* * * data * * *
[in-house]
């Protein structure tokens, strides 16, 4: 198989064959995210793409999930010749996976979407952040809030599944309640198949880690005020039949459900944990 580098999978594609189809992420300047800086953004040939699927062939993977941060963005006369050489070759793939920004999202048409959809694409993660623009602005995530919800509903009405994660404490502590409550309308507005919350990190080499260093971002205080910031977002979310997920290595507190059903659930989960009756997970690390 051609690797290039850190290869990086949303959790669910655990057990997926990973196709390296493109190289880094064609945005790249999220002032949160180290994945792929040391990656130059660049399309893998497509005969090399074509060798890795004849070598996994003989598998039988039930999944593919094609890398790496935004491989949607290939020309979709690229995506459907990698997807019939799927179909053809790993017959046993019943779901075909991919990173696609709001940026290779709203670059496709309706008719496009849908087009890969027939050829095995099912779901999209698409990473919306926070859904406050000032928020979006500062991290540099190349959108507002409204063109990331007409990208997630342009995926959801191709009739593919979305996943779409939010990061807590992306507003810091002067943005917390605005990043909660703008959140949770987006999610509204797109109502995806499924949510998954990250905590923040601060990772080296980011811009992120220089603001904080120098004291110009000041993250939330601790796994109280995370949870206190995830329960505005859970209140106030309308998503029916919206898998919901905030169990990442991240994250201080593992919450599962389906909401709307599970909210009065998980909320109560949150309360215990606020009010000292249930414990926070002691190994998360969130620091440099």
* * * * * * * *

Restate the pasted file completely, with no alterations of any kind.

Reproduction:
[in-house]
């Protein structure tokens, strides 16, 4: 198989064959995210793409999930010749996976979407952040809030599944309640198949880690005020039949459900944990 580098999978594609189809992420300047800086953004040939699927062939993977941060963005006369050489070759793939920004999202048409959809694409993660623009602005995530919800509903009405994660404490502590409550309308507005919350990190080499260093971002205080910031977002979310997920290595507190059903659930989960009756997970690390 051609690797290039850190290869990086949303959790669910655990057990997926990973196709390296493109190289880094064609945005790249999220002032949160180290994945792929040391990656130059660049399309893998497509005969090399074509060798890795004849070598996994003989598998039988039930999944593919094609890398790496935004491989949607290939020309979709690229995506459907990698997807019939799927179909053809790993017959046993019943779901075909991919990173696609709001940026290779709203670059496709309706008719496009849908087009890969027939050829095995099912779901999209698409990473919306926070859904406050000032928020979006500062991290540099190349959108507002409204063109990331007409990208997630342009995926959801191709009739593919979305996943779409939010990061807590992306507003810091002067943005917390605005990043909660703008959140949770987006999610509204797109109502995806499924949510998954990250905590923040601060990772080296980011811009992120220089603001904080120098004291110009000041993250939330601790796994109280995370949870206190995830329960505005859970209140106030309308998503029916919206898998919901905030169990990442991240994250201080593992919450599962389906909401709307599970909210009065998980909320109560949150309360215990606020009010000292249930414990926070002691190994998360969130620091440099």